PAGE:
The number of homicides in Montgomery is up dramatically from years past, and we've uncovered some disturbing similarities many of these killings share.
So far in 2013 someone in Montgomery is killed by someone else once every six days. At this rate we'll surpass the number of killings in all of last year by early July. While some of these killings have been random acts, most of them have something in common.
Montgomery has seen 22 homicides in less than 5 months. There were 32 in all of 2012.
"It's no secret that it's black males who are dying. Ninety percent of the murders in Montgomery," says Alabama State University psychologist Dr. Earnest Blackshear, who has been working with police to try and find ways to stop a trend that's been in place for many years.
Of the 22 homicides so far this year, 13 of the 22 have involved a black male suspect killing another black male. In the six unsolved cases, all the victims are black. In most all of the cases, the victim and the suspect knew each other.
According to the Centers for Disease Control, the leading cause of death of black men aged 15 to 34 is homicide at the hands of another black man.
"How long do we have to continue to wait before we say it's a black on black homicide issue? We've taken the guns. We've blown up the housing projects. We have to do something different," says Dr. Blackshear.
Montgomery police are trying something different. Working hand-in-hand with public service providers, MPD is using an approach modeled after one used in Milwaukee, Wisconsin that reduced the homicide rate there by 42 percent.
"The come in and, the law enforcement part of it, we give them the basic who, what, when, where and why and also kind of talk about their past, and then they would try to come up with a remedy of how to fix that part when it comes to the community," a Montgomery police officer explains.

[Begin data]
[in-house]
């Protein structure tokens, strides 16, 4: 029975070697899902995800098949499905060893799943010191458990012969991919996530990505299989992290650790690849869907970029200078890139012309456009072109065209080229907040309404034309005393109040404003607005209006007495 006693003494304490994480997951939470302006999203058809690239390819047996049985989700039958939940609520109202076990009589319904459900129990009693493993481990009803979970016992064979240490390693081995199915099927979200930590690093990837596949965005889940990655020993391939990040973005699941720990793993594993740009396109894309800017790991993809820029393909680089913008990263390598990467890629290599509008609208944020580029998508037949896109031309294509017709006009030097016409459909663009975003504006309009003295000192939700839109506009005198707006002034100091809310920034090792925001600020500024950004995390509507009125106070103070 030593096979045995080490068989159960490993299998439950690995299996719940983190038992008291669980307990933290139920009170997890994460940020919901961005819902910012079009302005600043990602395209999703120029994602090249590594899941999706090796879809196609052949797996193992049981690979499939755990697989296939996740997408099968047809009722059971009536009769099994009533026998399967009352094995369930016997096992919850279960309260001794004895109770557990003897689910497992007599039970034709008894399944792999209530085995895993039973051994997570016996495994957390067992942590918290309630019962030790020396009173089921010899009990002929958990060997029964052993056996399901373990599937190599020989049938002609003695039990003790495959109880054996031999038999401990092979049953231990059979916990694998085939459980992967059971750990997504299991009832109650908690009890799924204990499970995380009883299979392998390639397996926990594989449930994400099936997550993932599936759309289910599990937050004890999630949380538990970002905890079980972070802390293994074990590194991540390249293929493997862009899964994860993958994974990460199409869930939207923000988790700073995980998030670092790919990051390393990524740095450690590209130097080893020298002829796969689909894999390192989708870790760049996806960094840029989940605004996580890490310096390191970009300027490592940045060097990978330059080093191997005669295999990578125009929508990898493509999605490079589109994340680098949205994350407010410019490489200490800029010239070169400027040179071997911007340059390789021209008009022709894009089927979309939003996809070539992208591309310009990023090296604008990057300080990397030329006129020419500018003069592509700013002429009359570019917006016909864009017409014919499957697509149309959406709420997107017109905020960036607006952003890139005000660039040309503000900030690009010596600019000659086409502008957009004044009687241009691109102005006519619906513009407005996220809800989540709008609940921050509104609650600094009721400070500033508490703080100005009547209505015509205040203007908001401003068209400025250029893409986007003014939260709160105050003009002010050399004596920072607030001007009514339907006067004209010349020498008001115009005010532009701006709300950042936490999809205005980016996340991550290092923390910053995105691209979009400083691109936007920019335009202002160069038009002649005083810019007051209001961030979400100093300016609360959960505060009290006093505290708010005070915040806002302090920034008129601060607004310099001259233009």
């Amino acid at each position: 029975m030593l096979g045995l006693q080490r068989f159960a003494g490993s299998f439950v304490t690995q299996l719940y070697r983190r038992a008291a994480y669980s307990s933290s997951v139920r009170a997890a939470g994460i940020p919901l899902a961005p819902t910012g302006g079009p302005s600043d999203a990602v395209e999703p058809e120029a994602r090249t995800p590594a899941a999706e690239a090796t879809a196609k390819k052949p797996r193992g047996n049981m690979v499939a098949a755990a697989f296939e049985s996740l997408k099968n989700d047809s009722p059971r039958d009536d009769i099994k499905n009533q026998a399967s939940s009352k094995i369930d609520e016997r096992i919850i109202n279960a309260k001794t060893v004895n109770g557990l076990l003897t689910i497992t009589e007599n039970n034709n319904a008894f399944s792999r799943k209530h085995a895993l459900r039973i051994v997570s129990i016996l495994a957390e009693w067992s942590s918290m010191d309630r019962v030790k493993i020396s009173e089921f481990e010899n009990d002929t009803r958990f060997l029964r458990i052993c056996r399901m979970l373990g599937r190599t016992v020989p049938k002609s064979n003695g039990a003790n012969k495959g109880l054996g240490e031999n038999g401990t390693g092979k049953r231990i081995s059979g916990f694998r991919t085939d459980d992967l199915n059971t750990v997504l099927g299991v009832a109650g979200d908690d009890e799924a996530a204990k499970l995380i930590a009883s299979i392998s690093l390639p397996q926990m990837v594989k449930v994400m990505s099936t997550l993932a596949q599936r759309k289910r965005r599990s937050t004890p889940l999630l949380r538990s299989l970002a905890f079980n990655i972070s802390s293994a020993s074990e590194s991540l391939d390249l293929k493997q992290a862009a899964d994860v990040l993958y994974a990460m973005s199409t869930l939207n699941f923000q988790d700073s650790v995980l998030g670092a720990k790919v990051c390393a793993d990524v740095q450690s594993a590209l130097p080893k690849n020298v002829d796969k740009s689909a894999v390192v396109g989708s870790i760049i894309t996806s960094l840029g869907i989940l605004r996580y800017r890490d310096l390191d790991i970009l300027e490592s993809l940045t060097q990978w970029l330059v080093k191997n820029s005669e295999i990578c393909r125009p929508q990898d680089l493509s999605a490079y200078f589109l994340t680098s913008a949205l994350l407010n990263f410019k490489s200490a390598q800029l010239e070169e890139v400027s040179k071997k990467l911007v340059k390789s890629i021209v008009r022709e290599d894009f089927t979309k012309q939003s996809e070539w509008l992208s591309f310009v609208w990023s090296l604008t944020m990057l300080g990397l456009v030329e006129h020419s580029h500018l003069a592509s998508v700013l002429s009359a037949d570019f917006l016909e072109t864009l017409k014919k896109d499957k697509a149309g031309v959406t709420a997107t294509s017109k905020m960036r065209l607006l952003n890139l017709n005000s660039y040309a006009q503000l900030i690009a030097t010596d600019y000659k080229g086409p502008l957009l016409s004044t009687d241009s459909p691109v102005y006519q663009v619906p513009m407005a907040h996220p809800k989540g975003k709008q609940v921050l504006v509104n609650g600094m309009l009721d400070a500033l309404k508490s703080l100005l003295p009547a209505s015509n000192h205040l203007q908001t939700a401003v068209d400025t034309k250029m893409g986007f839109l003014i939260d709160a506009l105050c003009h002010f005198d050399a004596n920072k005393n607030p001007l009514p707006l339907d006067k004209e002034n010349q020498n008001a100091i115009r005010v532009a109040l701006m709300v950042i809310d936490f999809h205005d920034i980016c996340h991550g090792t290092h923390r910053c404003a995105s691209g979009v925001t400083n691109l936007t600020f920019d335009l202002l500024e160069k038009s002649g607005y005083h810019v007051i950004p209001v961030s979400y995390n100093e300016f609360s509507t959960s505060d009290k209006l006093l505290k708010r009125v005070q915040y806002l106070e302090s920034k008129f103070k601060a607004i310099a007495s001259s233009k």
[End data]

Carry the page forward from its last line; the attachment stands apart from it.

"Somehow we have to do a vocational piece, occupational piece, vocational rehab. There has to be a psychological piece about helping them understand that the way you don't value the life of a neighbor is a problem, and the way that you think it's ok to have a child without getting married, that's a problem. And all of these things, economic factors, moral issues, psychological/social issues all come together and it takes the entire community, the government, faith based, the mental health community, all of us to look at this as a public health issue."
But has Montgomery's black leadership bought in? In a recent column in the Montgomery Advertiser, retired Magistrate Judge Vanzetta McPherson said the city's black leaders aren't doing enough.
"If African-Americans were being senselessly gunned to death by persons of other ethnicities, the black community would be engaged in weekly, in not daily, protests," she wrote. "Our leaders may place a higher premium on remaining in favor with constituents and thereby remaining in office."
"I respect Judge McPherson. Always have. Always will," says District 4 City Councilman David Burkette. Six out of the 22 homicides this year have happened in his district. "But apparently there is some misunderstanding when it comes down to you judging, and you make it a black and white, a black on black thing. It appears that way, but that's not the surface of it. I think more assessment needs to be done before you can put a finger on it, and we still may not put a finger on it."
Eddie Brown doesn't know what to think. All he knows is that he lost his son when the 19-year old was shot and killed after an argument. "It's just sad. It's teenagers killing teenagers. It's just disgusting. I hate to say it, but that's what it's all about. Little petty things. It's hard on me."
"They feel outside of the law, and they're value system is called the code of the street. So they won't talk to police. They won't talk to researchers. So how do we begin to crack that code and give them services when they think we're the enemy?" Dr. Blackshear says. "If we really want to solve this problem, that's what we're up against. It's a war."
Brown is frustrated with the investigation into his son's death because he knows there were people who witnessed what happened, but who won't come forward. He thinks it's part of that street code.
Dr. Blackshear believes that code is pounded into the heads of young people through the beat and lyrics of some of the hip-hop and rap they listen to.
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